Regents question U-system budget-fixing plans
GREAT FALLS - The state Board of Regents on Wednesday grilled campus leaders about their plans for filling a $45 million hole left in their budgets following the 2003 Legislature.
Members of the board responsible for managing the Montana university system raised questions about proposals for bigger schools to subsidize smaller ones, the size of some proposed tuition increases and how pessimistic higher education should be about state funding.
Regent John Mercer of Polson argued that Montana's network of colleges and the state's hopes for economic revival cannot survive without increased government aid. Continued reliance on higher tuition is not the answer, he said
''The system will not exist without state support,'' the former legislator said. ''The students are not capable of financing the university system in a manner that will pull the state out of the economic doldrums.''
Wednesday's meeting was prelude to the board deciding by Friday on whether to endorse the budget-repair plans of University of Montana President George Dennison and Montana State University President Geoff Gamble.
But Mercer said the regents have little choice but to approve what has been offered, because no alternatives are on the table.
''I don't see how anything else could be done at this point,'' he said. ''The board is going to have to pass the proposal.''
The university system will get the same $273 million it received from the 2001 Legislature, but officials have said increasing enrollment and other costs will leave them millions of dollars short of what they need.
The blueprints rely on tuition increases to cover about $39 million of the shortage, although details of the plans differ.
Dennison has recommended raising tuition between 6 percent and 12 percent at UM's three four-year campuses and three colleges of technology. He's also suggested UM-Missoula share $4.6 million with its satellite schools to help them avoid deep cuts over the next two years.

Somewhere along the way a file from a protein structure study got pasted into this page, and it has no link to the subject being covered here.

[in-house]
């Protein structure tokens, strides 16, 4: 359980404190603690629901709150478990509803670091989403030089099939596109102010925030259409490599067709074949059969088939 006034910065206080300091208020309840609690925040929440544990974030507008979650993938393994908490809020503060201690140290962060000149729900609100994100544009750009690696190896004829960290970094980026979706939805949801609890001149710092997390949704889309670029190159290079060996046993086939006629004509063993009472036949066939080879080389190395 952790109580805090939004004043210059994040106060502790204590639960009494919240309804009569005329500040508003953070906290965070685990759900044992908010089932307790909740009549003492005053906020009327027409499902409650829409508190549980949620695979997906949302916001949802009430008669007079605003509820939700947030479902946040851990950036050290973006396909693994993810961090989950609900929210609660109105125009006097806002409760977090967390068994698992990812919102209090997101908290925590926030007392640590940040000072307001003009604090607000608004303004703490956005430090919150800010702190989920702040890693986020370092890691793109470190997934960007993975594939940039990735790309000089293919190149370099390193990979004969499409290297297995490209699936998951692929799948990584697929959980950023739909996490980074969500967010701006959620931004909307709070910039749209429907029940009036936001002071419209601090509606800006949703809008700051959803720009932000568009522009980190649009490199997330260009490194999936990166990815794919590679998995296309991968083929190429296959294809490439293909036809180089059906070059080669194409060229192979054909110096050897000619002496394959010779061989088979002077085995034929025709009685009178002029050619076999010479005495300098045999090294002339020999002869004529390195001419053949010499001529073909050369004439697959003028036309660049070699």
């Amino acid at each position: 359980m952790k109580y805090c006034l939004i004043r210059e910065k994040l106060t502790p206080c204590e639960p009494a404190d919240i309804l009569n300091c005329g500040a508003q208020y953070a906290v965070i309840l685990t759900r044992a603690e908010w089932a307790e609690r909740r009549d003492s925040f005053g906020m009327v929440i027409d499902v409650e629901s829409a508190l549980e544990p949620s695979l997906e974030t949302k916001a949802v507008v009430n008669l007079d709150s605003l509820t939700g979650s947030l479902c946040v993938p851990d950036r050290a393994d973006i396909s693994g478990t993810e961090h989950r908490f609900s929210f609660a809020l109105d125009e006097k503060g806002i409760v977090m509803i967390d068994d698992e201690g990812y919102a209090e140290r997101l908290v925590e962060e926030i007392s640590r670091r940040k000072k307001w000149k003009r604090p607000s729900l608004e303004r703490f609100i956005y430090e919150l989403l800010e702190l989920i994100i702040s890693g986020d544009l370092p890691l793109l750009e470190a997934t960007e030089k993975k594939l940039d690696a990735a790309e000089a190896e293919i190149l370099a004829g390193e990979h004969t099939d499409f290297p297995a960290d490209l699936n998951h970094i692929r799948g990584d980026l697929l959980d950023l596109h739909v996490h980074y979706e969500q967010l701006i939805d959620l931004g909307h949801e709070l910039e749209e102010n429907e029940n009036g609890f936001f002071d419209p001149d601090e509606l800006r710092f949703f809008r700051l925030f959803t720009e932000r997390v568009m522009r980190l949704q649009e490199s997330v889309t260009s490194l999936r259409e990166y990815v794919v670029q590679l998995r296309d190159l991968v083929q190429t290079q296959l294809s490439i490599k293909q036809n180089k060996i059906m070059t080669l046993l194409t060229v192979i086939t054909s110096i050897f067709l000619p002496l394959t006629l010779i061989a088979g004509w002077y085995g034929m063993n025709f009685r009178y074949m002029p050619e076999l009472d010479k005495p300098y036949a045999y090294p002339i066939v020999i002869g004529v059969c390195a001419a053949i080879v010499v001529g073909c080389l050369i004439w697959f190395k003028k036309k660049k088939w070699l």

Gamble proposed a larger jump in tuition - about 12 percent on average - and subsidizing MSU's smaller schools with $1.3 million.
Regent Mark Semmens of Great Falls objected to the size of tuition increases targeted at the MSU campuses in Havre, Billings and Great Falls. He suggested smaller increases and that MSU-Bozeman share more of its money.
Mercer challenged a statement by Carrol Krause, acting commissioner of higher education, that the university system should not count on any boost in state funding for the next eight to 10 years.
Even if Montana's economy improves, the demand for money in other government programs will leave the system in the dust again, Krause said.
''Montana is sunk'' if that attitude prevails, Mercer said.
Dennison said he is optimistic the economy and state support for higher education will rebound in two years. But he acknowledged the university system will face financial ''doomsday'' if he's wrong.
Gamble sided more with Krause, saying the decline in state funding is a trend throughout the country. It reflects society's growing belief that a college degree benefits mostly the student, who should be willing to pay the lion's share of the cost, he said.
''It's inevitable that tuition will continue to rise,'' Gamble said, and students are able to find financial assistance to avoid being priced out of an education.
Regent Chairman Richard Roehm of Bozeman said he was worried about the lack of a significant raise for faculty in the presidents' proposals. Just as the board wants to ensure predictable, gradual and reasonable tuition increases, it also should seek the same for salaries to prevent loss of top-notch teachers, he said.
Student government leaders from several campuses endorsed the proposed tuition increases, saying the students realize the only option would be cuts that damage quality.
However, Aaron Flynn, UM student president, said the Missoula school's student leaders opposed an extra increase that Dennison wants to finance hiring of additional staff in key areas.